Viewers of the Hulu series The Handmaid’s Tale might be disappointed to find that Margaret Atwood’s sequel to her 1985 novel, The Testaments, is not a continuation of Offred’s narrative, but a three-handed narrative of Gilead, fifteen years later. The end of both The Handmaid’s Tale and The Testaments include a transcript from an academic symposium set in 2195 and 2197. Professor Pieixoto presents both Offred’s recorded journal in The Handmaid’s Tale, and the written accounts of Agnes, a young woman raised by a commander and his wife in Gilead and who later becomes an Aunt; Daisy, a young Canadian woman who is sent to Gilead on a mission; and Aunt Lydia, a perpetrator who features in both novels.
Atwood has employed the device of a three handed narrative in earlier works such as Life Before Man (1976) and The Robber Bride (1993). In The Testaments, Professor Pieixoto explains he with his colleague Professor Knotly Wade have taken the three narratives of Agnes, Daisy and Aunt Lydia and have ‘interleaved in an order that made approximate narrative sense to us.’ He jokes that ‘You can take the historian out of the storyteller, but you can’t take the storyteller out of the historian.’ Pieixoto is inclined to believe that the sources are not fakes, much as he was inclined to believe the same of Offred’s account in The Handmaid’s Tale. This neat tidying at the end of the novel provides support to the coincidences throughout Atwood’s text, which sometimes requires the reader to suspend disbelief.
In Atwood’s earlier novel the character of Offred is not an active protagonist because she is fundamentally restrained by her position as a handmaid. The characters in her sequel are much more active agents, particularly Aunt Lydia, who uses knowledge as power to protect, survive and eventually reach out to the resistance movement. Some reviews have been critical of Atwood’s portrayal of Aunt Lydia in The Testaments and have claimed that Atwood attempts to redeem her character as a victim of the totalitarian estate. However, this is not so. It is not Atwood who attempts to redeem Aunt Lydia, but Aunt Lydia herself. Her description of how her rights are removed as a family court judge, and her torture and incarceration are indeed harrowing, but viewing her narrative as a whole, her acceptance as the role of Aunt can perhaps be explained by her canny ability to foresee the situation she is presented with, rather than being broken by the regime. The reader must question whether she is a reliable narrator, at least in terms of her own self portrayal. She certainly has a misanthropic trope when it comes to the other characters, particularly the Aunts whom she regards with contempt, and in the case of Aunt Vidala, pure hatred born out of an ongoing power struggle. The reader must also question her part in the resistance movement and ask whether she is motivated by revenge, survival or even vanity. She writes ‘I am well aware of how you must be judging me, my reader; if, that is, my reputation has preceded me and you have deciphered who I am, or was.’ This self-awareness leaves it to the reader to decide if Aunt Lydia’s actions negate her complicity in facilitating the subordination and murder of women in both novels.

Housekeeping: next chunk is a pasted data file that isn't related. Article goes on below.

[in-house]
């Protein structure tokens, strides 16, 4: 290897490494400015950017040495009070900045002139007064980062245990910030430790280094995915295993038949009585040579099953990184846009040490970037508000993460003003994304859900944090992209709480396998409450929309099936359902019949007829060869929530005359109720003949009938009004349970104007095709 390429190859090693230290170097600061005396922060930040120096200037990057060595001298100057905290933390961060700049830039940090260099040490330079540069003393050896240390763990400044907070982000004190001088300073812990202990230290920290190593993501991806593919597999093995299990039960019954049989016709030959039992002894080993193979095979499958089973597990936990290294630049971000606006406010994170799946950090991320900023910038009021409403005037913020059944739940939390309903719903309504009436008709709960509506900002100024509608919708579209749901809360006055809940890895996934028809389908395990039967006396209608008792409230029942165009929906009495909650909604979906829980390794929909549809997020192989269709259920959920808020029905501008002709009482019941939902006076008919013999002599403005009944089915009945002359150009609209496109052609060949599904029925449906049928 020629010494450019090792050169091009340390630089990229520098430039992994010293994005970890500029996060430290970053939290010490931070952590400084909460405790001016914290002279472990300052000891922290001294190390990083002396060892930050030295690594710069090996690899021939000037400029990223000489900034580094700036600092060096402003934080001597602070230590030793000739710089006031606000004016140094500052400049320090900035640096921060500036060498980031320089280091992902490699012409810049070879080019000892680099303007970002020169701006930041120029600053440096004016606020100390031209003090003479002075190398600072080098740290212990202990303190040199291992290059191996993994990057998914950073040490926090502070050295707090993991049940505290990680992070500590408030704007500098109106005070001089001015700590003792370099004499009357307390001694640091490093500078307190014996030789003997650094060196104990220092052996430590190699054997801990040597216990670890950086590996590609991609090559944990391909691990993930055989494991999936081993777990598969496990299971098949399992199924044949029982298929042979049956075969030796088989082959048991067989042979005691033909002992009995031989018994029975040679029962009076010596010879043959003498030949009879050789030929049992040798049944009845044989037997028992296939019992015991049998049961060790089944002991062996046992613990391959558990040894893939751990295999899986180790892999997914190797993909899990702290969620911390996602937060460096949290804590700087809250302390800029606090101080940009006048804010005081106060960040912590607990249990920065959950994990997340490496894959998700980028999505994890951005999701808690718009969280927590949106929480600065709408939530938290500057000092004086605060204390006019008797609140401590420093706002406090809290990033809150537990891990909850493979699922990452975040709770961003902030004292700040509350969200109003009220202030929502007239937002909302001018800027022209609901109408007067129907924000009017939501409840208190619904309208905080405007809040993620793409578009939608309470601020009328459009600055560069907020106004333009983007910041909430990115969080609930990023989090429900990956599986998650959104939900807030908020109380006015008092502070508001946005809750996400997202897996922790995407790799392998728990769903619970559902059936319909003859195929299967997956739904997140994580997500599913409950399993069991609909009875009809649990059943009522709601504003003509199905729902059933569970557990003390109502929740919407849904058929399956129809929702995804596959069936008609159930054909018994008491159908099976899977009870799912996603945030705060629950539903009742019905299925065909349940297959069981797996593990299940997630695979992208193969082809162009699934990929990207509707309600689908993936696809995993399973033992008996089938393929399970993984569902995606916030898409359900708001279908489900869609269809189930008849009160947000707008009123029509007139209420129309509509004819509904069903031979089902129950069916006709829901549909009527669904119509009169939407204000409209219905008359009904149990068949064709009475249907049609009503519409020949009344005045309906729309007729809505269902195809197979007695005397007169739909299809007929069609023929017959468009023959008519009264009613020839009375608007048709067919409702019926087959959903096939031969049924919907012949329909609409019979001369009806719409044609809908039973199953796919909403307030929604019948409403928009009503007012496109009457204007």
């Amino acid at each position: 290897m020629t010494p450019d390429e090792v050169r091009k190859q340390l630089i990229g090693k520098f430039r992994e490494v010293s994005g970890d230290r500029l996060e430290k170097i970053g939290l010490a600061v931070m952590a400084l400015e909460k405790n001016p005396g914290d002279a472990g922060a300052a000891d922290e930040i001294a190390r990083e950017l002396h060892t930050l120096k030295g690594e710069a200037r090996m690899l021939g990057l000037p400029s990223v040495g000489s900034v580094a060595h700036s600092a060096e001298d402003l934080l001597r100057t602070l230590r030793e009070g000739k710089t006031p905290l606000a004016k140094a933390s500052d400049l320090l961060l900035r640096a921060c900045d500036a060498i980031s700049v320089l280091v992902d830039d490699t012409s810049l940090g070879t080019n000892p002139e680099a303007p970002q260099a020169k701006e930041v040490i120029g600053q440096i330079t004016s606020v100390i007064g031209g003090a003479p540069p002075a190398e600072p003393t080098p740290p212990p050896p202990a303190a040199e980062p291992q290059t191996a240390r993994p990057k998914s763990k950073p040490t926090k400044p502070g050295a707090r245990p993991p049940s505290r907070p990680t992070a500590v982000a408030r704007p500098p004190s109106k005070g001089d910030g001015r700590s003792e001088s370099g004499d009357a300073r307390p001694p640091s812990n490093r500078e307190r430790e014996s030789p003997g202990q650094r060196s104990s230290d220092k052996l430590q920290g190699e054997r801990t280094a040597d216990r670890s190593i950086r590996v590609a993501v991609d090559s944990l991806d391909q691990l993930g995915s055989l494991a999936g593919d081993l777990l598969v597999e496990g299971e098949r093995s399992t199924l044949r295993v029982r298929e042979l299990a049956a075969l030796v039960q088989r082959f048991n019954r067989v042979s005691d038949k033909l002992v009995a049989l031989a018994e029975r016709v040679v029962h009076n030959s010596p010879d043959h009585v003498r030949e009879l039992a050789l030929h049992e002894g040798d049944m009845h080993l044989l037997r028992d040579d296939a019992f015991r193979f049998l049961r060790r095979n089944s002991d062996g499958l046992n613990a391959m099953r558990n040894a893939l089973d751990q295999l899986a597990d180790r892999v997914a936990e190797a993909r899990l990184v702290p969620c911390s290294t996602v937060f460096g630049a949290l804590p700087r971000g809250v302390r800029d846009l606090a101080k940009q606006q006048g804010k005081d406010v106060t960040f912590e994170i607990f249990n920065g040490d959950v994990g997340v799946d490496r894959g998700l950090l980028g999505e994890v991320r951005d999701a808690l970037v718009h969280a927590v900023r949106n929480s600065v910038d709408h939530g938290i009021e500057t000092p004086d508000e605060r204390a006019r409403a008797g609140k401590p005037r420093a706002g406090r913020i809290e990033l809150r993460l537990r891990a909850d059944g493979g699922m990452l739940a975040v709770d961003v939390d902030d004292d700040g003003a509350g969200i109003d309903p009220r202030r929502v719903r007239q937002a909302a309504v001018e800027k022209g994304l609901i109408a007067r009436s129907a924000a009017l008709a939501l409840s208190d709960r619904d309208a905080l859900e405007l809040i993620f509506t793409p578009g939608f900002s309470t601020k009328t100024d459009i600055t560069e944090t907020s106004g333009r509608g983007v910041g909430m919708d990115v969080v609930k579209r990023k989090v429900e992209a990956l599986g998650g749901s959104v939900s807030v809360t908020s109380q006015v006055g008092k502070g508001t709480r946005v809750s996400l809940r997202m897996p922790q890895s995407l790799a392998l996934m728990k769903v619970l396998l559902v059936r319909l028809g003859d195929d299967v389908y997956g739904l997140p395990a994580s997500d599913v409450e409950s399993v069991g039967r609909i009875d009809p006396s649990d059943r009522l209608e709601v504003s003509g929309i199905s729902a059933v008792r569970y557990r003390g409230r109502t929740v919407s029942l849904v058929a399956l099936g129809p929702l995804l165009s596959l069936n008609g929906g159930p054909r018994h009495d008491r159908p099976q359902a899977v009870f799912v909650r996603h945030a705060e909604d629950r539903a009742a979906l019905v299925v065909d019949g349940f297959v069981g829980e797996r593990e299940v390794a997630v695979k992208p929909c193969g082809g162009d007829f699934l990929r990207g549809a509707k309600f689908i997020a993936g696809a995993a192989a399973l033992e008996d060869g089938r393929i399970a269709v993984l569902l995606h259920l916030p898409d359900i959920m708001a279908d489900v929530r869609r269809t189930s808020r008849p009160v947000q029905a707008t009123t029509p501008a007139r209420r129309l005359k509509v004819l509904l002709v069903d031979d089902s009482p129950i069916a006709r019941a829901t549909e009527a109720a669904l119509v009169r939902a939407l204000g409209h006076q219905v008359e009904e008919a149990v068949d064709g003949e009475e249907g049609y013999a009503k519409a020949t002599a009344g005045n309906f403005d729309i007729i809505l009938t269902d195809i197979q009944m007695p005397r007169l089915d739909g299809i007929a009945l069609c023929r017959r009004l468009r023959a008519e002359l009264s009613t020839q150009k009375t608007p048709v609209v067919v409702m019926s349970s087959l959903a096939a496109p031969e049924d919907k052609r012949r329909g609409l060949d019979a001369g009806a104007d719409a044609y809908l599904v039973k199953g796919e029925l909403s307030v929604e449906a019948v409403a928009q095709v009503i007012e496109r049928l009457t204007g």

One of the surprising elements about Atwood’s novel is the use of dry and often dark humour, which doesn’t feature in The Handmaid’s Tale. Aunt Lydia’s voice is enigmatic and conspiratorial; Agnes’s voice, as a second generational Gileadean is naïve, and this is juxtaposed with Daisy’s voice, which as a green haired teenager from a fairly liberal Canada creates much scope for comedy in a clashing of cultures as the two girls meet. The three-handed narrative makes the novel quite episodic: as you read one character’s account you yearn to get back to the other character’s narrative. It is in fact quite a page turner and a quick read. From a literary point of view it might be considered an unnecessary sequel, but considering the zeitgeist of the moment it does seem necessary, particularly in a world where Populism is dominating world politics and in light of the #MeToo movement. Atwood’s Gileadean novels remind us that progress balances on a knife edge, and legal and social rights are removed much more quickly than they are gained. Ultimately, the novel is optimistic rather than pessimistic, because we know that Gilead eventually falls, but we should be aware that progress is never a purely upwards trajectory in any nation’s history. Be aware of bumps and U-turns ahead.